Recently I wrote about our brand new rented house and our attempt to furnish it rather cheaply. I’ve learnt and accomplished a large amount in the last week and it’s already feeling wonderfully home-y. I thought I’d share a few lessons so just incase any of you go through the same situation in the not-too-distant-future.
1. Check your numbers. Measuring needs to be done many, many, MANY times in order to be accurate (and preferably by one person in one measurement system). We measured things out whilst having four other people wandering round the house, and feeling a little pressure to go get food with them. This meant we were trying to be quick. It also meant that we got measurements for a couple of rooms from them. We also completely missed the addition of a skirting board around the room which meant everything was off by about an inch; this didn’t affect everything but it caused a lot of stress. Also trying to convert inches into feet and inches in confusing. Trying to convert feet and inches, as well as centimetres, into inches and vice versa is ridiculous and the decimal system doesn’t help! (If you say to me 1.8 inches, are you saying 1 ft and 8 inches, or 1 inch and 8/10s of an inch?!)
2. Price vs. Effort/Time. Designing your own desk is far less money than buying one, will fit into the specific space you need it to, but takes far more effort and time. My wonderful father helped a lot by cutting the wood before turning up at the house, we had also planned it out a huge amount. Of course that didn’t work completely as the measurements were way off for all but one part of it – thankfully the width of the window alcove. All in all it was confusing and took far longer than expected. Plus Ikea didn’t help.. more on that later.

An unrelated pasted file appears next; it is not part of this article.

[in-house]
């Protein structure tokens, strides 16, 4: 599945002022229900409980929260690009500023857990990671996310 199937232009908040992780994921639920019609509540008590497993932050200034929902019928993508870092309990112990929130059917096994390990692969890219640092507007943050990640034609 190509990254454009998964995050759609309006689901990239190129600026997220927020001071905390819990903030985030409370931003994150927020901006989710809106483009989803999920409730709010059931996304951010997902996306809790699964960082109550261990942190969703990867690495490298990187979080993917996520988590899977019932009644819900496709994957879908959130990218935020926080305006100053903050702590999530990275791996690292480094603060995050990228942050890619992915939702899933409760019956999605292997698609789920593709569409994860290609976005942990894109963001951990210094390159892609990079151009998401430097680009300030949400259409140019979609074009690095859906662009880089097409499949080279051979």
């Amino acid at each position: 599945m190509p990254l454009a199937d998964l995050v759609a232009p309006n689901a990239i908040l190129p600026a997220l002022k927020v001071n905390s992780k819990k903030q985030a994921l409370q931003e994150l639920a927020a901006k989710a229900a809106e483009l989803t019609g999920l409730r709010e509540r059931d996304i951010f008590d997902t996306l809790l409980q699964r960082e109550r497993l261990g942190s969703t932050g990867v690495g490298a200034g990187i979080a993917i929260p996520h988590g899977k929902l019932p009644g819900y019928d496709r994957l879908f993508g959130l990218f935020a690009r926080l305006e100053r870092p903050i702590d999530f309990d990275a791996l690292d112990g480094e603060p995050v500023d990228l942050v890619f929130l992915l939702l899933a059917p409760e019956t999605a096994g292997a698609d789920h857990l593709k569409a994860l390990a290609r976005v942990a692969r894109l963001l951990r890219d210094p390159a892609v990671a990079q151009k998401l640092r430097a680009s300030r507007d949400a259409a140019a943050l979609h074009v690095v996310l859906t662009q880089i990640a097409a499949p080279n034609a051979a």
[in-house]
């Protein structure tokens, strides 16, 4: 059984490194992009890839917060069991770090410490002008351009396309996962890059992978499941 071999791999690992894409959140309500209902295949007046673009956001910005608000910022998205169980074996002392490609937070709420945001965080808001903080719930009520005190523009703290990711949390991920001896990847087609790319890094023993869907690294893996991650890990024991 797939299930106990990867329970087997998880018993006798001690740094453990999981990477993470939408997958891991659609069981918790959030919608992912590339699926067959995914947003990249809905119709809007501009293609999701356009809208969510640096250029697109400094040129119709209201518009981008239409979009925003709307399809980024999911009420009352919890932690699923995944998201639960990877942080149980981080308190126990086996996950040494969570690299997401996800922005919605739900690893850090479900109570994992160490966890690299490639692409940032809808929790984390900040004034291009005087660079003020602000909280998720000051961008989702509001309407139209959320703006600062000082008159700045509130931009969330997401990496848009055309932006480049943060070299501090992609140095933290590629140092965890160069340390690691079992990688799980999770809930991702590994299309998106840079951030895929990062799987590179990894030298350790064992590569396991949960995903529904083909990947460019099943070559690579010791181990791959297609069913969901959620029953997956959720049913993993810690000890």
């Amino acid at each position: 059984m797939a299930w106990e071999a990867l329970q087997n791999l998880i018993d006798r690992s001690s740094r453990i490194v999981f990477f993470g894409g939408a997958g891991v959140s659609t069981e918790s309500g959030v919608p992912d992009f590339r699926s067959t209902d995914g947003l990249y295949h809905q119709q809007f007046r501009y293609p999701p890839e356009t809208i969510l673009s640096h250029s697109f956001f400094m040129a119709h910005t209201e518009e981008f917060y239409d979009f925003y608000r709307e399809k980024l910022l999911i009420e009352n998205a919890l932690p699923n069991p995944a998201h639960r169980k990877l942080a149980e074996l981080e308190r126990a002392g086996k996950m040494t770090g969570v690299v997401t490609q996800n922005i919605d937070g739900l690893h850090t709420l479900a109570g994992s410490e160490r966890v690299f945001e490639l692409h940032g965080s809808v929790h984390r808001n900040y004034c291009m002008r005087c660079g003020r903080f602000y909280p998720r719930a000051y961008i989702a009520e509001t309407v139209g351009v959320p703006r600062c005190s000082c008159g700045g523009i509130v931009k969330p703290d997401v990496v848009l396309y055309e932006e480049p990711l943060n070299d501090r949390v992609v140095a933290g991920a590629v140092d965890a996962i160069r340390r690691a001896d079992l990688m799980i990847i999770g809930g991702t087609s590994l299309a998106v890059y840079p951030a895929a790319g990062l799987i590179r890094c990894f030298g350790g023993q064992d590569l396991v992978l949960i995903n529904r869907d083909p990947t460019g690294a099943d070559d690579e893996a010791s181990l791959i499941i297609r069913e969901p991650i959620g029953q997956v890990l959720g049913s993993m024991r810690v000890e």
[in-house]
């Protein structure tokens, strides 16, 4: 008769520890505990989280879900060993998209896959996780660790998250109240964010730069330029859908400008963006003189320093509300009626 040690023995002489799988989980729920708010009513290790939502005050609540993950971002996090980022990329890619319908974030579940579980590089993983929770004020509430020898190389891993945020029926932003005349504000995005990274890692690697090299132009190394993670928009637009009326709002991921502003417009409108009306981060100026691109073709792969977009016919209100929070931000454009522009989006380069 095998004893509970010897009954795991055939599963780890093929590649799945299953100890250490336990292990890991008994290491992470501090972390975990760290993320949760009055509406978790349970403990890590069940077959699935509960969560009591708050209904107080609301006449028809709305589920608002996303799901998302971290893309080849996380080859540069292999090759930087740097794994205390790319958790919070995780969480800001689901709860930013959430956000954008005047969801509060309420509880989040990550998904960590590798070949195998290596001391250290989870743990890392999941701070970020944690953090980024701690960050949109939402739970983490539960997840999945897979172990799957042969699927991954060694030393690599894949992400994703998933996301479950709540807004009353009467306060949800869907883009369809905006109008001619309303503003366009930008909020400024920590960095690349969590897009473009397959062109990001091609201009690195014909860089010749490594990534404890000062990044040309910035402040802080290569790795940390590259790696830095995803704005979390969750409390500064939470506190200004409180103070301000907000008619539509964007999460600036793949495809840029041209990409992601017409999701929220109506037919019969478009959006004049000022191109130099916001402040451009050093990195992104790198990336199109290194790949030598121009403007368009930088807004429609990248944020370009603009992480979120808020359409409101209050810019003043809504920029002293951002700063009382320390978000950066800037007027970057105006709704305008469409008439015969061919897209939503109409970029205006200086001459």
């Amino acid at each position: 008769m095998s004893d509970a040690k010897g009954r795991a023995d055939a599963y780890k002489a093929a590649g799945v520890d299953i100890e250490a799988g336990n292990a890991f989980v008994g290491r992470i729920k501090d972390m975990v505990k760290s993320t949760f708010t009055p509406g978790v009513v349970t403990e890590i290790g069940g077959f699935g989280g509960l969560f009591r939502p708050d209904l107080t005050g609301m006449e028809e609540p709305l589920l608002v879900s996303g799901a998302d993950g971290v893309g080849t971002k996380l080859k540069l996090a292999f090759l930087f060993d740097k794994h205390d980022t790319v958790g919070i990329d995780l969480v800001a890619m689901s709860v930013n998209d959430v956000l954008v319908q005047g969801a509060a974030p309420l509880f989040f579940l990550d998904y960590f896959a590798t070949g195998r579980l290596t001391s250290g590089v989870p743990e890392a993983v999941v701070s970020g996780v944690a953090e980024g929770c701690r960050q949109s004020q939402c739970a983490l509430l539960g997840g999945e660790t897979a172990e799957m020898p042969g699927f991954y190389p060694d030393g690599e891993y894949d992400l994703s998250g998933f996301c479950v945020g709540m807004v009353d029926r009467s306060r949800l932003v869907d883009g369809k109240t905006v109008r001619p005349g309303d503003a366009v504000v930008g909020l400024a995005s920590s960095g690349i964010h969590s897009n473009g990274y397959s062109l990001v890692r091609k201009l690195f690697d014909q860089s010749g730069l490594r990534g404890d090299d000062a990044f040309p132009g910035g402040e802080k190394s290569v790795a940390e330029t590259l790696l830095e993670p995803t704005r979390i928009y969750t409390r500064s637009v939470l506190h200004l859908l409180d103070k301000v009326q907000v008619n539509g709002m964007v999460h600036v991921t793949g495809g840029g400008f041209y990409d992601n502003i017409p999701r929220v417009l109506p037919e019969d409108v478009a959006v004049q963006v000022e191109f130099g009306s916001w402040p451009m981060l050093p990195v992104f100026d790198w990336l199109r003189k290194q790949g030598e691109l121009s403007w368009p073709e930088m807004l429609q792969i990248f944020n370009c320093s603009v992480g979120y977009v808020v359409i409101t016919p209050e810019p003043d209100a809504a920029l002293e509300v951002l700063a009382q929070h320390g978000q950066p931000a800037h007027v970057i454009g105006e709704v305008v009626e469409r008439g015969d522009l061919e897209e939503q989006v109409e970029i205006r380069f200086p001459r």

3. British Heart Foundation are amazing! You may well know them as a charity that clears out houses of stuff when you lose a family member, but the shops are amazing when you’re on a budget. We walked into Acocks Green branch and found most of what we were looking for under £300. OF course, when we didn’t move fast enough certain things went but even so I was hugely impressed by the care, the options and the general attitude. It definitely beat the commercial furniture stores which patronised us, were faaaar more expensive and we had to haggle hugely for delivery. BHF offered free delivery, were kind and the price was always at least £100 cheaper. Since our first main visit we have been back again and had to drag my Dad out. They helped us get stuff to the car, offered discounts if things weren’t quite up to their normal standard (that didn’t mean that if you found an antique with a few bumps and bruises you could get lots off – we’re talking a door off, or piece missing; basically don’t try to rip them off – they are already a good deal and a charity shop too!). I was never stressed in my visits or the time after, I always felt stressed when it came to…
4. Ikea. I can officially say I never want to buy furniture, or really anything, from Ikea ever again. When we decided to get furniture from there it was for a number of reasons: 1. Ease of buying; wander round, pick items, put in car, bring home. 2. Relative cheapness. 3. We could guarantee we could manoeuvre the pieces up our twisty stairs.
I would honestly have rather bought second-hand (especially after our experience of BHF) but the practicality of getting a large double bed up the stairs was just too much. So we ordered a wardrobe and a bed. I had researched both items online before we went